That was a series very low probability high impact events. Unfortunately, low probability events do occur in the real world. That is the daily business of the NTSB. So, all I was saying is that the potentially high impact isn't worth a few minutes of GPS tracking and isn't worth me risking other people, regardless of how minimal the probability.

 

JD

Edited by JDandDD
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What type of "satellite geometry" do you need for good altitude information? :rolleyes::huh::unsure:

For the purposes of a passenger on an airplane? How accurate do you need in that case, a few hundred feet?

 

A VDOP of less than 25 or so. As long as the visible satellites have any elevation separation at all, it should be fine.

 

That's interesting. I had always understood that you only needed 4 sats to get altitude calculations. If you have 6 sats, is the altitude reading more accurate? :unsure::):unsure:

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the coolest thing i have done so far with my gps is flown round trip on delta to florida with the gps on. seeing all the cities your flying over while checking out the speed over the ground is great. i also marked waypoints and printed out a track on my computer. i asked the captain of the flight when i saw him in starbucks if i could use it and he said sure. really cool. i had one problem, the altitude was wrong but i guess that was due to cabin pressure.

I did the same thing on a United flight across the country. I had to hold my GPS right next to the window, though, to get satellite coverage. VERY COOL to see on the map what we were flying over. Not sure you can get away with it nowadays, though. I did it several years ago.

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the coolest thing i have done so far with my gps is flown round trip on delta to florida with the gps on. seeing all the cities your flying over while checking out the speed over the ground is great. i also marked waypoints and printed out a track on my computer. i asked the captain of the flight when i saw him in starbucks if i could use it and he said sure. really cool. i had one problem, the altitude was wrong but i guess that was due to cabin pressure.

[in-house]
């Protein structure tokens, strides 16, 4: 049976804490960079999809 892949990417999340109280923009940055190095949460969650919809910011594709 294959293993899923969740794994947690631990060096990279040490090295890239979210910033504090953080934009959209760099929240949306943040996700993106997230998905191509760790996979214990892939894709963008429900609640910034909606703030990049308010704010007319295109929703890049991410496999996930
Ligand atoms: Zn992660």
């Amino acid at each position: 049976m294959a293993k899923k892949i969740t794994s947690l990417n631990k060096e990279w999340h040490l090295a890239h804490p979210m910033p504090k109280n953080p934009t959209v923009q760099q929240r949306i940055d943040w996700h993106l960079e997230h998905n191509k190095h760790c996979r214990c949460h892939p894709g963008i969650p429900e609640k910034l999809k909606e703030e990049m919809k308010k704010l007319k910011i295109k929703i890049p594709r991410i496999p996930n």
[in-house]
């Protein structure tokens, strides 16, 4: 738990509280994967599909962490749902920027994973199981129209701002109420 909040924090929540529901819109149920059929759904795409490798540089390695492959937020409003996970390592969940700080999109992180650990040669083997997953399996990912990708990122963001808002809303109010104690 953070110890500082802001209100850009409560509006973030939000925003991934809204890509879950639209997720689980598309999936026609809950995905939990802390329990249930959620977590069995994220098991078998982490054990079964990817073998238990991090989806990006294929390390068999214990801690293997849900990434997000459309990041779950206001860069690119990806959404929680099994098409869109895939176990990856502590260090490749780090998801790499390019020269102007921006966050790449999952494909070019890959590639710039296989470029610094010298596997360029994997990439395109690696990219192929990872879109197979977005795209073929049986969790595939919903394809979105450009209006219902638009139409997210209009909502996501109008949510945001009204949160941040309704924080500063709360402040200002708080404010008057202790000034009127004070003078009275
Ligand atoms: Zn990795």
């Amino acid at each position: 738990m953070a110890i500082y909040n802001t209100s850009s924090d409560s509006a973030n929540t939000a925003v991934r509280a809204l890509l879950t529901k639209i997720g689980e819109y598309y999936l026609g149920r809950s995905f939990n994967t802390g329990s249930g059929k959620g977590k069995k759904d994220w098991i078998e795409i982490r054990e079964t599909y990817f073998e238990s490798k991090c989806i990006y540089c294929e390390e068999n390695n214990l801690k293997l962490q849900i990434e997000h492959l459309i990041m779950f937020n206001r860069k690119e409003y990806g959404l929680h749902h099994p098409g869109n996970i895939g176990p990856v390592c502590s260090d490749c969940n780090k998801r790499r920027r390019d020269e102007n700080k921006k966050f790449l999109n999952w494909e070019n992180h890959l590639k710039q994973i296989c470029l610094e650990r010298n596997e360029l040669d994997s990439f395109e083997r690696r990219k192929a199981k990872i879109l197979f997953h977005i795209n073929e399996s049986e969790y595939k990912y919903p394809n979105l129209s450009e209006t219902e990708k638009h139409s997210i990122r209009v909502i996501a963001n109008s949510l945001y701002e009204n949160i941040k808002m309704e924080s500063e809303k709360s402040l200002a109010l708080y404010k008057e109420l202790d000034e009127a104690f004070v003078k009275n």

I did the same thing on a United flight across the country. I had to hold my GPS right next to the window, though, to get satellite coverage. VERY COOL to see on the map what we were flying over. Not sure you can get away with it nowadays, though. I did it several years ago.

 

Let's not, OK? :rolleyes::unsure::unsure:

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What type of "satellite geometry" do you need for good altitude information? :rolleyes::unsure::unsure:

For the purposes of a passenger on an airplane? How accurate do you need in that case, a few hundred feet?

 

A VDOP of less than 25 or so. As long as the visible satellites have any elevation separation at all, it should be fine.

 

That's interesting. I had always understood that you only needed 4 sats to get altitude calculations. If you have 6 sats, is the altitude reading more accurate? :):huh::unsure:

Altitude isn't really much different from latitude and longitude to a GPS receiver. It's just calculating a 3d position and rotating to that coordinate frame.* So, more satellites are better for altitude, just like any other direction.

 

*The minor differences are (1) there's a huge, pesky, L-Band-opaque mass (the Earth) blocking your signals in half of the up/down direction, so you don't get as good of a DOP (thus accuracy) in that direction, and (2) if you make an assumption that you have no vertical velocity component (on level ground), you can constrain the height in the equations to your last known height and get a 2d solution with only 3 satellites. Unfortunately, if you are in fact moving up and down, big errors will creep into your 2d solution. It could constrain, say, latitude in the same way if it had some reason to believe you weren't moving north/south at all, it's just a lot more likely you aren't moving up/down very much (at least in Kansas).

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I’m serious. The question if gps receivers influence airline flight controls, fits in the same category as..... “Does the refrigerator light stay on when the door shuts?” No, of course not. And neither does the gps affects the planes nav instruments.

 

No disrespect JD. We’ll have to agree to disagree on this one… :grin:

 

I just want to add some information - years ago I held the exact same opinion as iNiq of various radio receivers until a couple of things happened.

 

First:

 

I got my amateur radio license and started building and tinkering with radio circuits. What I learned in this process is that most all digital receiver tuners work by running an oscillator at an offset of the intended frequency to be received and then tuning a circuit to the offset by means of a crystal. Well, oscillators are transmitters too, and since the whole setup is wired to an antenna some receivers can output a fairly strong carrier wave signal on the offset frequency from the one you're receiving.